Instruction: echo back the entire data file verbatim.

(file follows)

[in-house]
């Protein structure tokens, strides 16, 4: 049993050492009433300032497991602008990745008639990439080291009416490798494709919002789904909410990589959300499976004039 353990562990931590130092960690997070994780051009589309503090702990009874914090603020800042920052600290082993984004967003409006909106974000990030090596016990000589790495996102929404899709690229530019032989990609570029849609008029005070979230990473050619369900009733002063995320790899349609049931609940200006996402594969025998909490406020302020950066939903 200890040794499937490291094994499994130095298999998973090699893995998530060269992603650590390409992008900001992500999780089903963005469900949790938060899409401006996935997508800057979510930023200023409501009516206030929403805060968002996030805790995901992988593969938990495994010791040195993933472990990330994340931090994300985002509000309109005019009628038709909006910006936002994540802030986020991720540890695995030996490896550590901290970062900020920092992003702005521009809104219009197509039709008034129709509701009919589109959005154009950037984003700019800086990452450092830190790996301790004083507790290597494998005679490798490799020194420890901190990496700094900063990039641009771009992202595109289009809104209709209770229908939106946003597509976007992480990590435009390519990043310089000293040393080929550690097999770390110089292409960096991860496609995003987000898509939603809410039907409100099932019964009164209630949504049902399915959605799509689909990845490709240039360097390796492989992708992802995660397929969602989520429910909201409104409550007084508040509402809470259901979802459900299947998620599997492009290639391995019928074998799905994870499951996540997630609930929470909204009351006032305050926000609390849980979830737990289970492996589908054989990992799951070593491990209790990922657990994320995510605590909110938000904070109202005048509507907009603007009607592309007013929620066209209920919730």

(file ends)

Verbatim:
[in-house]
């Protein structure tokens, strides 16, 4: 049993050492009433300032497991602008990745008639990439080291009416490798494709919002789904909410990589959300499976004039 353990562990931590130092960690997070994780051009589309503090702990009874914090603020800042920052600290082993984004967003409006909106974000990030090596016990000589790495996102929404899709690229530019032989990609570029849609008029005070979230990473050619369900009733002063995320790899349609049931609940200006996402594969025998909490406020302020950066939903 200890040794499937490291094994499994130095298999998973090699893995998530060269992603650590390409992008900001992500999780089903963005469900949790938060899409401006996935997508800057979510930023200023409501009516206030929403805060968002996030805790995901992988593969938990495994010791040195993933472990990330994340931090994300985002509000309109005019009628038709909006910006936002994540802030986020991720540890695995030996490896550590901290970062900020920092992003702005521009809104219009197509039709008034129709509701009919589109959005154009950037984003700019800086990452450092830190790996301790004083507790290597494998005679490798490799020194420890901190990496700094900063990039641009771009992202595109289009809104209709209770229908939106946003597509976007992480990590435009390519990043310089000293040393080929550690097999770390110089292409960096991860496609995003987000898509939603809410039907409100099932019964009164209630949504049902399915959605799509689909990845490709240039360097390796492989992708992802995660397929969602989520429910909201409104409550007084508040509402809470259901979802459900299947998620599997492009290639391995019928074998799905994870499951996540997630609930929470909204009351006032305050926000609390849980979830737990289970492996589908054989990992799951070593491990209790990922657990994320995510605590909110938000904070109202005048509507907009603007009607592309007013929620066209209920919730």